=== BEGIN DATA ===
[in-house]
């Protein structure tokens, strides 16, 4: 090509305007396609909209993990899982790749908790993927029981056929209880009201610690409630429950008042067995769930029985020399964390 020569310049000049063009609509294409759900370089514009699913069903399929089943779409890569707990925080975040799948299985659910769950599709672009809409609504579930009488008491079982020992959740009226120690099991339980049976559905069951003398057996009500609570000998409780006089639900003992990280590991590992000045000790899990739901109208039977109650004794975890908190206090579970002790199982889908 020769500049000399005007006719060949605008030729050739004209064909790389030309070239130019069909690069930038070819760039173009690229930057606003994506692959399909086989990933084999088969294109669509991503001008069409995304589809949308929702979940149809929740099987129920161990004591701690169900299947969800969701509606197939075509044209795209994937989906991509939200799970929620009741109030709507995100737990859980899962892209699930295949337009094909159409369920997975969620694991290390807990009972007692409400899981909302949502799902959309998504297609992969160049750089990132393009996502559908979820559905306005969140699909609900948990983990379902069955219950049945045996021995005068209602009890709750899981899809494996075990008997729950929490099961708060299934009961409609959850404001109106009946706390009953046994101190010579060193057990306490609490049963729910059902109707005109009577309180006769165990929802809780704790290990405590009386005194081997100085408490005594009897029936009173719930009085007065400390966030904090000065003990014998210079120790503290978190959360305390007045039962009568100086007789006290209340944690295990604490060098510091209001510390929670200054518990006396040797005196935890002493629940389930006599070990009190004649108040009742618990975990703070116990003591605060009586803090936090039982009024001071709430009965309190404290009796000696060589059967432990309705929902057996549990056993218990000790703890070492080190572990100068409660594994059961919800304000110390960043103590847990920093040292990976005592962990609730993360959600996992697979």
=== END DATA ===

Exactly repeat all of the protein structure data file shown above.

[in-house]
């Protein structure tokens, strides 16, 4: 090509305007396609909209993990899982790749908790993927029981056929209880009201610690409630429950008042067995769930029985020399964390 020569310049000049063009609509294409759900370089514009699913069903399929089943779409890569707990925080975040799948299985659910769950599709672009809409609504579930009488008491079982020992959740009226120690099991339980049976559905069951003398057996009500609570000998409780006089639900003992990280590991590992000045000790899990739901109208039977109650004794975890908190206090579970002790199982889908 020769500049000399005007006719060949605008030729050739004209064909790389030309070239130019069909690069930038070819760039173009690229930057606003994506692959399909086989990933084999088969294109669509991503001008069409995304589809949308929702979940149809929740099987129920161990004591701690169900299947969800969701509606197939075509044209795209994937989906991509939200799970929620009741109030709507995100737990859980899962892209699930295949337009094909159409369920997975969620694991290390807990009972007692409400899981909302949502799902959309998504297609992969160049750089990132393009996502559908979820559905306005969140699909609900948990983990379902069955219950049945045996021995005068209602009890709750899981899809494996075990008997729950929490099961708060299934009961409609959850404001109106009946706390009953046994101190010579060193057990306490609490049963729910059902109707005109009577309180006769165990929802809780704790290990405590009386005194081997100085408490005594009897029936009173719930009085007065400390966030904090000065003990014998210079120790503290978190959360305390007045039962009568100086007789006290209340944690295990604490060098510091209001510390929670200054518990006396040797005196935890002493629940389930006599070990009190004649108040009742618990975990703070116990003591605060009586803090936090039982009024001071709430009965309190404290009796000696060589059967432990309705929902057996549990056993218990000790703890070492080190572990100068409660594994059961919800304000110390960043103590847990920093040292990976005592962990609730993360959600996992697979």